The design and composition of the window have been linked to a woodcut of the Creation in the Lübecker Bible (printed 1494) and to the influence of the German artist and stained-glass designer Hans Baldung, known as Grien (1484/85–1545), a contemporary and pupil of Albrecht Dürer. The Flavigny window remained at the French abbey from its installation in 1533 until it – and others belonging to the same scheme – was sold by the Benedictine nuns in 1904. Some panels were subsequently acquired by the Metropolitan Museum in New York, while others were bought by private collectors, including the American newspaper mogul, William Randolph Hearst (see the Features section of this issue of Vidimus). After Hearst’s death, the Creation scene was purchased by the Canadian chocolate magnate Fritz Ziegler, scion of the founder of the Ziegler’s Chocolates chain. Ziegler died in 1996, and his widow Nancy ten years later. The window was sold as part of an auction of their estate.
Another window sold at the same Vancouver auction will be featured in the next issue of Vidimus.
Special thanks to Professor James Bugslag of the University of Manitoba for his help with this article. The assistance of Rosie Mills of the Stained Glass Museum, Ely, is also appreciated. The pictures are reproduced by kind permission of James Bugslag.
James Bugslag, ‘Valentin Bousch’s Artistic Practice in the Stained Glass of Flavigny-sur-Moselle’, Metropolitan Museum Journal, 33 (1998), pp. 169–82. This article contains extensive bibliographical reference notes. Photographs cited by Bugslag are shared by an article in the same volume (pp. 153–67) by Ariane Isler-de Jongh, ‘A Stained-Glass Window from Flavigny-sur-Moselle’. For the Flavigny glass in The Metropolitan Museum, see Madeline H. Caviness et al., Stained Glass before 1700 in American Collections: New England and New York, Corpus Vitrearum Checklist I/Studies in the History of Art 15, Washington, 1985, pp. 154–55. See also Durr Friedly, ‘Stained Glass from the Abbey of Flavigny,’ The Metropolitan Museum of Art Bulletin, xii/5 (May 1917), pp. 112–16; Michel Hérold, Les Vitraux de Saint-Nicolas-de-Port, Corpus Vitrearum, France, VIII/I, Paris, 1993; and Michel Hérold, ‘Valentin Bousch, l’un des “Peintres sur verre qui se distinguèrent au seizième siècle”’, Revue de l’art, 103 (1994), pp. 53–67.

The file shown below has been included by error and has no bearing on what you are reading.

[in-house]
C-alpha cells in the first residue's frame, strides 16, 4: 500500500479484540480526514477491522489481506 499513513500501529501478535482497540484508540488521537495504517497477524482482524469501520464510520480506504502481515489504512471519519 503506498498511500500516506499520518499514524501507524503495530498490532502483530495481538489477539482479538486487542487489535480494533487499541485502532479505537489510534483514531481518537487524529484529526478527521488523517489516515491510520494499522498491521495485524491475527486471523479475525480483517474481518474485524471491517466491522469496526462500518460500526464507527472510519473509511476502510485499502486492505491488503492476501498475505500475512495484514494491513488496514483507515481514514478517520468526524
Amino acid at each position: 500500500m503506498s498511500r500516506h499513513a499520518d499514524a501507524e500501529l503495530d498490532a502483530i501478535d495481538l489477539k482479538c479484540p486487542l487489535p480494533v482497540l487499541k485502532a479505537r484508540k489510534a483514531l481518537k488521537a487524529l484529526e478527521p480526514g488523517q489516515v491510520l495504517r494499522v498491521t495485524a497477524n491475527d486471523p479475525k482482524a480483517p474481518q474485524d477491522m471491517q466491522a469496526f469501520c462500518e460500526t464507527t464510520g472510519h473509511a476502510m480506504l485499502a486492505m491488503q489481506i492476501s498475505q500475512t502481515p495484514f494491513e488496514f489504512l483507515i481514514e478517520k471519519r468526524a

Postscript The Städel Museum in Frankfurt is currently staging an exhibition of Hans Baldung Grien drawings, exclusively devoted to his pictures of witches. It closes on 13 May. For further information in English about the exhibition, visit the museum’s website. A catalogue edited by the curator of the exhibition, Dr Bodo Brinkman, Witches’ Lust and the Fall of Man. The Strange Fantasies of Hans Baldung Grien, is also available. See the Books & Websites section of the current issue of Vidimus.
The Leverhulme Trust has awarded a grant of £130,000 to study the origins, composition and corrosion of the glass in York Minster’s Great East Window as panels are removed from the window for cleaning and repair. The research project will be run by Professor Ian Freestone of the School of History and Archaeology at Cardiff University, in partnership with the Department of the History of Art at the University of York. The study could yield valuable evidence about the composition of stained glass and help with conservation work across the world. Researchers at Cardiff will use a scanning electron microscope to study rates of corrosion to glass of different colours. They will also use state-of-the-art laser ablation plasma spectrometry from the University’s School of Earth, Ocean and Planetary Sciences to examine the elements in the glass. This should help determine where John Thornton, the medieval craftsman who created the window, obtained his glass.